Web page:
Electric Picnic: Things we have learned about picnicking
Enlightening encounters in Stradbally
Date Reviewed: August 30th, 2014
Carlsberg is a “morning beer”
In my campsite a man in a long coat discusses the best beers to drink in the morning surrounded by awed acolytes. “Where’d you get the coat?” asks one of them. “I found it in a skip,” he says proudly.
Put children in a wheelbarrow
Being driven around in a wheelbarrow wearing ear-protectors seems to be the new “having a beard”. Why a wheelbarrow? I ask. “It’s multifunctional,” says John, who is wise. “You can’t put all your shit in your pram, but you can put a baby in a wheelbarrow”
Brand your children
Ryan Eli Powell is eight and has mobile phone numbers scrawled along his arms in marker. “Just in case he gets lost,” explains his mother Francesca.
Grown-ups are mad
“What have you learned about adults?” I ask Ryan. He twirls his finger around in his circle beside his head. “One of them sat on me.”
Electric Picnic is a fun prison
“They lock you into a field for three days and then they let you out at the end,” says Leabhras Gorman, who is trying to choose between Bonnie Tyler and London Grammar.
Music transcends words
At Casa Bacardi an an Indian chief is blowing a whistle. “Could I talk to you for a moment?” I ask. He prefers the universal language of whistling in my face.
It’s hard to give a grown man a wedgie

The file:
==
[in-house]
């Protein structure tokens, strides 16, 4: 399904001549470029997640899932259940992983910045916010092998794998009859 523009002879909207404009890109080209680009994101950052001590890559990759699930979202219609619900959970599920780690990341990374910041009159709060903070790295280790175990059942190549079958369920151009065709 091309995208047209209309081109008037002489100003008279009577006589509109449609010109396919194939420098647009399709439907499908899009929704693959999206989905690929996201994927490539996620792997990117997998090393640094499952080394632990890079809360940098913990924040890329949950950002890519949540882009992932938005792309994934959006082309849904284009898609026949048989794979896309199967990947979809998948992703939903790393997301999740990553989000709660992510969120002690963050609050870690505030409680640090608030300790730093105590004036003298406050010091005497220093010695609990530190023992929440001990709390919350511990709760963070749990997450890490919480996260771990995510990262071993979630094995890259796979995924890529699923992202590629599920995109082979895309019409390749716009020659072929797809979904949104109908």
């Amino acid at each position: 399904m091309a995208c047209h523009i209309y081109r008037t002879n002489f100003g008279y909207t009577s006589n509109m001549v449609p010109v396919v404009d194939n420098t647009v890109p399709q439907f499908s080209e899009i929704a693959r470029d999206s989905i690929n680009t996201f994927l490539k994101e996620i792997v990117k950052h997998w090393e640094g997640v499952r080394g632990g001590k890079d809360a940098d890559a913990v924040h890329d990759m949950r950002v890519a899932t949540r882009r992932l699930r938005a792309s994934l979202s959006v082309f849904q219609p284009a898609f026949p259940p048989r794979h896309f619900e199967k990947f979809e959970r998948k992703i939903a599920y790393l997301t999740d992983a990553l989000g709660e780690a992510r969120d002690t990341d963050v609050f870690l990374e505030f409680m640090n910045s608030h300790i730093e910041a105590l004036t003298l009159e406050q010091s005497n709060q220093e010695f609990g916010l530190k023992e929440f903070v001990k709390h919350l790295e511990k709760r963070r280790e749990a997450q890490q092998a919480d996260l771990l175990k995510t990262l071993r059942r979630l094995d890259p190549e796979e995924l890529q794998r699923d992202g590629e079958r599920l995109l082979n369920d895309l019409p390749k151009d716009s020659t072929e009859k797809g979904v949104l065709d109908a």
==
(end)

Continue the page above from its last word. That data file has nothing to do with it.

Ross and Ultan wrestle near the comedy tent. Ross has blood on his teeth. “They’re in their thirties,” says their friend John. “They’re very close.” I leave when Ultan manages to rip Ross’s underpants.
You can make your own wristbands
Paudie shows me the Electric Picnic wrist band he made himself (it looks like he made it himself) and with which he managed to fool security. “You must have a very trustworthy face,” I observe. “Or a very large ****,” he says, pleasantly.
Hozier is extremely popular, but could be more so
“If I was a record executive I’d make him cut that ponytail off right now,” says John, who was previously very wise on the wheelbarrow/infant issue.
Music festivals are a symbol of arrested development
At the Arts Council tent, the very entertaining Will Self complains about his generation’s obsession with popular music. “The youth of today are crushed under a big saggy denim middle-aged arse,” he says.
Novels may not be the future
“This is a really cool English novelist and he’s really famous,” says a young man who has snuck into the Arts Council tent, pointing out Will Self to a female friend. She looks impressed. They leave without listening to a word Will Self has said.